The ultimate goal for this project will mirror my development of the KAM class. I have broad freedom to create this class, and I do not feel constrained by a “covering the standards” mindset. I want to prepare my students to be active creators of mathematics, not simply consumers of arithmetic. I want my students to realize that mathematics is organic: it is being created every day and they can contribute to that. I want my students to create mathematics together, to work against the stereotype of the solitary mathematician and bounce hunches off of each other.

The students in the KAM class are seniors who have already completed (or are concurrently taking) AP Calculus. In terms of content, I see this class as serving a bridge between high school math and rigorous, proof-based undergraduate level math classes. In terms of content, students that leave this class should be ready to succeed in the freshman-level math major classes at whatever college they go to in the country. In several ways, this class will be inspired by my own mathematical journey, since I did have the good fortune to take advanced math classes before college. I will start the proof journey with number theory, since I believe it has easy access since you can go into deep proofs with only a foundation of arithmetic. Then, we shall give Euclid’s geometry a thorough look, starting with his axioms, building up the foundation of traditional geometry. Perhaps if there is time we can look at what happens when we take out the parallel posulate! Finally, I thought I would finish with some graph theory. There is a rich connection here with 3-d figures as well as social networks.

I seek to create a class culture that will be very student-centered. I want students to play and explore with the mathematics; however, they must be provided a strong foundation so they can effectively write and express themselves mathematically. The performances of understanding will be as close as they possibly can to actual performances of mathematics. Students will write up proofs, reference previous problems they have solved and present their proofs to their peers up on the board. They will have a lot of flexibility in terms of solving problems since I will give them more problems that they can solve, but they will be expected to assemble a certain minimum of proofs in their portfolio. In addition, it would be fantastic if students can create videos of some of the mathematics they create. Students will also be given the opportunity to work closely with a partner so they can give and receive personalized feedback on their work from a neutral perspective.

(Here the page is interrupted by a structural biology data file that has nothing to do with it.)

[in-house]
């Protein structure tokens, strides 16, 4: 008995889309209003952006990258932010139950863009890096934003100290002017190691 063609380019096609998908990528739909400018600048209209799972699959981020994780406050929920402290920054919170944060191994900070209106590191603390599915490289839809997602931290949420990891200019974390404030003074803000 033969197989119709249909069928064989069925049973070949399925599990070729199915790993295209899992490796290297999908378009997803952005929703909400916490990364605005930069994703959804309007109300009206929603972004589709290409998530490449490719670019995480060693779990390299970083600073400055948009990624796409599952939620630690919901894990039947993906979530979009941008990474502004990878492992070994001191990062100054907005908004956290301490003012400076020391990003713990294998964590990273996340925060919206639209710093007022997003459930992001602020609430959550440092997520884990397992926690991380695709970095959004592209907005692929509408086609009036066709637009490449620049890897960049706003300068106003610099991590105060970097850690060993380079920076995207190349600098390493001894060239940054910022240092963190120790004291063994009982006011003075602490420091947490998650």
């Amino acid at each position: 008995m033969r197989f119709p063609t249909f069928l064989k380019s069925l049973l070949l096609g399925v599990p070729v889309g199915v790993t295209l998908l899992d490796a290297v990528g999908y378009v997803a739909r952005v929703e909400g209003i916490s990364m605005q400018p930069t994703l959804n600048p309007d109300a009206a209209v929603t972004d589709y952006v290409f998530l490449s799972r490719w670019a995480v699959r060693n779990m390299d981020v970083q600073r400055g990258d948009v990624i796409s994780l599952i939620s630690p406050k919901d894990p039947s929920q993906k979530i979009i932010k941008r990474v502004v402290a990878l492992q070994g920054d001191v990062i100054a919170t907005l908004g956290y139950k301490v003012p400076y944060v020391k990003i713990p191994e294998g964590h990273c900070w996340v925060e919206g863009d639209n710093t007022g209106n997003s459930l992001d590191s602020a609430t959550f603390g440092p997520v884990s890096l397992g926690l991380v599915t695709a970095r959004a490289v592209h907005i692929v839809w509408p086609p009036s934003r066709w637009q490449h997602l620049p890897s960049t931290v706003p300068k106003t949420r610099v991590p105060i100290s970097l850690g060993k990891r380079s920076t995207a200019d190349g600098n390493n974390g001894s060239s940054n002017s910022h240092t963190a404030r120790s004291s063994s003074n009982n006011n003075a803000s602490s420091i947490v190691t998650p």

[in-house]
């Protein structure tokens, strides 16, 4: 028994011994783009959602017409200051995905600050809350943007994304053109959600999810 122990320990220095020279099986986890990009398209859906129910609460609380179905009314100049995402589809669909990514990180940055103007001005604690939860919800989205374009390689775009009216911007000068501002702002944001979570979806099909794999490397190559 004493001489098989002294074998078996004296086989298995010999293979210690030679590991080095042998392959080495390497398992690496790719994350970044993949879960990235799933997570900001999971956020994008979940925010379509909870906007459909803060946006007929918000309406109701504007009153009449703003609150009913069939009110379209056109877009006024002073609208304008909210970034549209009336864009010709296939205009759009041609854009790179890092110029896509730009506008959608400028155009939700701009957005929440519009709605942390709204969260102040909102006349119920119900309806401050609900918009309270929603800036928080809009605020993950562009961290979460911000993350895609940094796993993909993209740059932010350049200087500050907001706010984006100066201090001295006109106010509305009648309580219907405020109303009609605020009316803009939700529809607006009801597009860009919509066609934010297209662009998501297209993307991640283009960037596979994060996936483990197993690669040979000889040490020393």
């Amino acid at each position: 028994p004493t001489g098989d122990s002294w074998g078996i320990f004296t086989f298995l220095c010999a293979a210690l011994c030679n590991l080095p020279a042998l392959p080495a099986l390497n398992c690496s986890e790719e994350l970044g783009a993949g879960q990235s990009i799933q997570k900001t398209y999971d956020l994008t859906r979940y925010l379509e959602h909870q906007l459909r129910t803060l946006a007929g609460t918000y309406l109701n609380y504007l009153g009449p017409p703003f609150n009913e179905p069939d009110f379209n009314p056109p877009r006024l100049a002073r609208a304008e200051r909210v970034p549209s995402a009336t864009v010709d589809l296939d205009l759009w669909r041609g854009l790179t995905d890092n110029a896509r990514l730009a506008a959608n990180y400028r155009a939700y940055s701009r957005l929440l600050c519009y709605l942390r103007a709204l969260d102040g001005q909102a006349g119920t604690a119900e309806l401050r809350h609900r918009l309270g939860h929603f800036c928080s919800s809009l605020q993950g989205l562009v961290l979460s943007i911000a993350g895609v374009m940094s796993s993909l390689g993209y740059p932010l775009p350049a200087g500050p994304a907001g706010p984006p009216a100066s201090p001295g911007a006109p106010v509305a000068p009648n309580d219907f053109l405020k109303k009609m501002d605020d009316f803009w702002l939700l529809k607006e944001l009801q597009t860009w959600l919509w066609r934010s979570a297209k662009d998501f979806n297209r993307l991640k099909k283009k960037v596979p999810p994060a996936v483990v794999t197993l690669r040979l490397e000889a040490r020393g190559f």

In conclusion, I hope to teach the content of undergrad mathematics major classes in a lower stress high school environment. I stress that this class in unique on the South Side of Chicago. I hope to incorporate technology by having students create sharable videos about the mathematics. Maybe these videos can even be shown to underclassmen! I plan to expose my students to many puzzles and I will provide examples of proofs and answer clarifying questions, but my pedagogical approach will be less direct. Ideally, the only complete proofs that will be shown in the classroom will be done by my students, and they can continue to build off of each other’s knowledge.

## Links

My inspiration for doing a more constructive style of math comes from a class I took at the University of Chicago: Inquiry Based Learning Calculus . We didn't cover as much material as a traditional calculus class, but I remember it the most; I think it provided a much more rich understanding than other traditional lecture classes that I had. My class will not have the same exact curriculum, but it will have the same style: I give students a framework, and channeling my inner sketch improv facilitator, I will see what they are able to create.